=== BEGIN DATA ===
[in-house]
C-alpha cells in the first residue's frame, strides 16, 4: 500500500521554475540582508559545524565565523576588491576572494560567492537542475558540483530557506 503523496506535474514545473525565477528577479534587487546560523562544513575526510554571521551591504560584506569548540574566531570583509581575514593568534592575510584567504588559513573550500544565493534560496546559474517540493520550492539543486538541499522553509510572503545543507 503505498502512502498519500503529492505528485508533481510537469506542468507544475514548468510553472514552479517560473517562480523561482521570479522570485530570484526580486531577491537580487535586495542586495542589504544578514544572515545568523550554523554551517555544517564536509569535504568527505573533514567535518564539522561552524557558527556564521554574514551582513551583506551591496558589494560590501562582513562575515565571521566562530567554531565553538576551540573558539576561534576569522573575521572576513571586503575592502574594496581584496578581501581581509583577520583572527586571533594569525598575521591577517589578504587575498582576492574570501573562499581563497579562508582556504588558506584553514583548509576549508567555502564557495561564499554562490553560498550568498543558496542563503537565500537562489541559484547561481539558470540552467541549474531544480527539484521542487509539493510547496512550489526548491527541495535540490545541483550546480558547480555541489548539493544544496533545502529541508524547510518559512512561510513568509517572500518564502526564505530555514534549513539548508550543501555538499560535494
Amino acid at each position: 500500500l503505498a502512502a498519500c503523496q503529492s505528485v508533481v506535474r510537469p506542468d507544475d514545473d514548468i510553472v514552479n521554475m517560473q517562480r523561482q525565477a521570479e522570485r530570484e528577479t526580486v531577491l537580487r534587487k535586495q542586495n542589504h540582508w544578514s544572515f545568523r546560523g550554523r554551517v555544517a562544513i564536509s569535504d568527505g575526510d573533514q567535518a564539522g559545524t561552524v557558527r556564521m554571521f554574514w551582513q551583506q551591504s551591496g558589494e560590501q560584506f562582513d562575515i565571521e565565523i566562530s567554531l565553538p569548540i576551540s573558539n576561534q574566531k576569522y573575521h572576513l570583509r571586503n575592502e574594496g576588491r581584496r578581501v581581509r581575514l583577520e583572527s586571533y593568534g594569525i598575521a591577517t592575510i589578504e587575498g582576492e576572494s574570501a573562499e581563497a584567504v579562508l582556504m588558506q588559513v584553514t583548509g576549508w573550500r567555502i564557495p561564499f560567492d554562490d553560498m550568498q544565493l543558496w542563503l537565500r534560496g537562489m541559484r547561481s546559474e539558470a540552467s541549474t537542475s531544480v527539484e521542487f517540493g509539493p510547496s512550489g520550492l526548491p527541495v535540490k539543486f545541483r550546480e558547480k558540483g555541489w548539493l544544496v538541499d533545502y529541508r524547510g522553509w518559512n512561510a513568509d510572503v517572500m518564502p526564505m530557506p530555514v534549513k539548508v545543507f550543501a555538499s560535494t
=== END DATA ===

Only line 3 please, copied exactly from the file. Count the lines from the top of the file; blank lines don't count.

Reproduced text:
Amino acid at each position: 500500500l503505498a502512502a498519500c503523496q503529492s505528485v508533481v506535474r510537469p506542468d507544475d514545473d514548468i510553472v514552479n521554475m517560473q517562480r523561482q525565477a521570479e522570485r530570484e528577479t526580486v531577491l537580487r534587487k535586495q542586495n542589504h540582508w544578514s544572515f545568523r546560523g550554523r554551517v555544517a562544513i564536509s569535504d568527505g575526510d573533514q567535518a564539522g559545524t561552524v557558527r556564521m554571521f554574514w551582513q551583506q551591504s551591496g558589494e560590501q560584506f562582513d562575515i565571521e565565523i566562530s567554531l565553538p569548540i576551540s573558539n576561534q574566531k576569522y573575521h572576513l570583509r571586503n575592502e574594496g576588491r581584496r578581501v581581509r581575514l583577520e583572527s586571533y593568534g594569525i598575521a591577517t592575510i589578504e587575498g582576492e576572494s574570501a573562499e581563497a584567504v579562508l582556504m588558506q588559513v584553514t583548509g576549508w573550500r567555502i564557495p561564499f560567492d554562490d553560498m550568498q544565493l543558496w542563503l537565500r534560496g537562489m541559484r547561481s546559474e539558470a540552467s541549474t537542475s531544480v527539484e521542487f517540493g509539493p510547496s512550489g520550492l526548491p527541495v535540490k539543486f545541483r550546480e558547480k558540483g555541489w548539493l544544496v538541499d533545502y529541508r524547510g522553509w518559512n512561510a513568509d510572503v517572500m518564502p526564505m530557506p530555514v534549513k539548508v545543507f550543501a555538499s560535494t